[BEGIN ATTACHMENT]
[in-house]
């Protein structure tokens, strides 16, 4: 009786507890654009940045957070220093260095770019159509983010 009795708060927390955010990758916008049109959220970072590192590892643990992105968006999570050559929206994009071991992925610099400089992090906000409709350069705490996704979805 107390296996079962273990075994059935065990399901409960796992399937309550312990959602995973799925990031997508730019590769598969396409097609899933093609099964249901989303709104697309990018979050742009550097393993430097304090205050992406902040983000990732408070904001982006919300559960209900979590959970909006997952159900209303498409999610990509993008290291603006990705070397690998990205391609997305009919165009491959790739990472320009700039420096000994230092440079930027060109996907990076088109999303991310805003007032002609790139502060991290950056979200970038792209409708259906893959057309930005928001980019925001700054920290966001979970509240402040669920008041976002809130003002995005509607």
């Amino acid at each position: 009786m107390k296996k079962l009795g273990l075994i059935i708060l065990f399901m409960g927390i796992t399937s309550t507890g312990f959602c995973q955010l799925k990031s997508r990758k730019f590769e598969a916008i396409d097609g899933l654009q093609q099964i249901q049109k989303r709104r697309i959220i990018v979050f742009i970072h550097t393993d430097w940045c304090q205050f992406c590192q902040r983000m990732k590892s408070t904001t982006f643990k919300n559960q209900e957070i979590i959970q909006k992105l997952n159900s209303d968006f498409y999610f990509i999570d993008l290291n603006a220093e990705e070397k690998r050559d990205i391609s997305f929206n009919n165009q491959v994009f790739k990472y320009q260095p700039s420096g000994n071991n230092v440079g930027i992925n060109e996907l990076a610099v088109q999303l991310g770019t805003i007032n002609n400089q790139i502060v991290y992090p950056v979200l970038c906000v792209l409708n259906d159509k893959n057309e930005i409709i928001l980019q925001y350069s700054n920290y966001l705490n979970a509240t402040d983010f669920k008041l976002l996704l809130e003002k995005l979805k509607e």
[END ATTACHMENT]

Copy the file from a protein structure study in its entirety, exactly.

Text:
[in-house]
């Protein structure tokens, strides 16, 4: 009786507890654009940045957070220093260095770019159509983010 009795708060927390955010990758916008049109959220970072590192590892643990992105968006999570050559929206994009071991992925610099400089992090906000409709350069705490996704979805 107390296996079962273990075994059935065990399901409960796992399937309550312990959602995973799925990031997508730019590769598969396409097609899933093609099964249901989303709104697309990018979050742009550097393993430097304090205050992406902040983000990732408070904001982006919300559960209900979590959970909006997952159900209303498409999610990509993008290291603006990705070397690998990205391609997305009919165009491959790739990472320009700039420096000994230092440079930027060109996907990076088109999303991310805003007032002609790139502060991290950056979200970038792209409708259906893959057309930005928001980019925001700054920290966001979970509240402040669920008041976002809130003002995005509607």
């Amino acid at each position: 009786m107390k296996k079962l009795g273990l075994i059935i708060l065990f399901m409960g927390i796992t399937s309550t507890g312990f959602c995973q955010l799925k990031s997508r990758k730019f590769e598969a916008i396409d097609g899933l654009q093609q099964i249901q049109k989303r709104r697309i959220i990018v979050f742009i970072h550097t393993d430097w940045c304090q205050f992406c590192q902040r983000m990732k590892s408070t904001t982006f643990k919300n559960q209900e957070i979590i959970q909006k992105l997952n159900s209303d968006f498409y999610f990509i999570d993008l290291n603006a220093e990705e070397k690998r050559d990205i391609s997305f929206n009919n165009q491959v994009f790739k990472y320009q260095p700039s420096g000994n071991n230092v440079g930027i992925n060109e996907l990076a610099v088109q999303l991310g770019t805003i007032n002609n400089q790139i502060v991290y992090p950056v979200l970038c906000v792209l409708n259906d159509k893959n057309e930005i409709i928001l980019q925001y350069s700054n920290y966001l705490n979970a509240t402040d983010f669920k008041l976002l996704l809130e003002k995005l979805k509607e």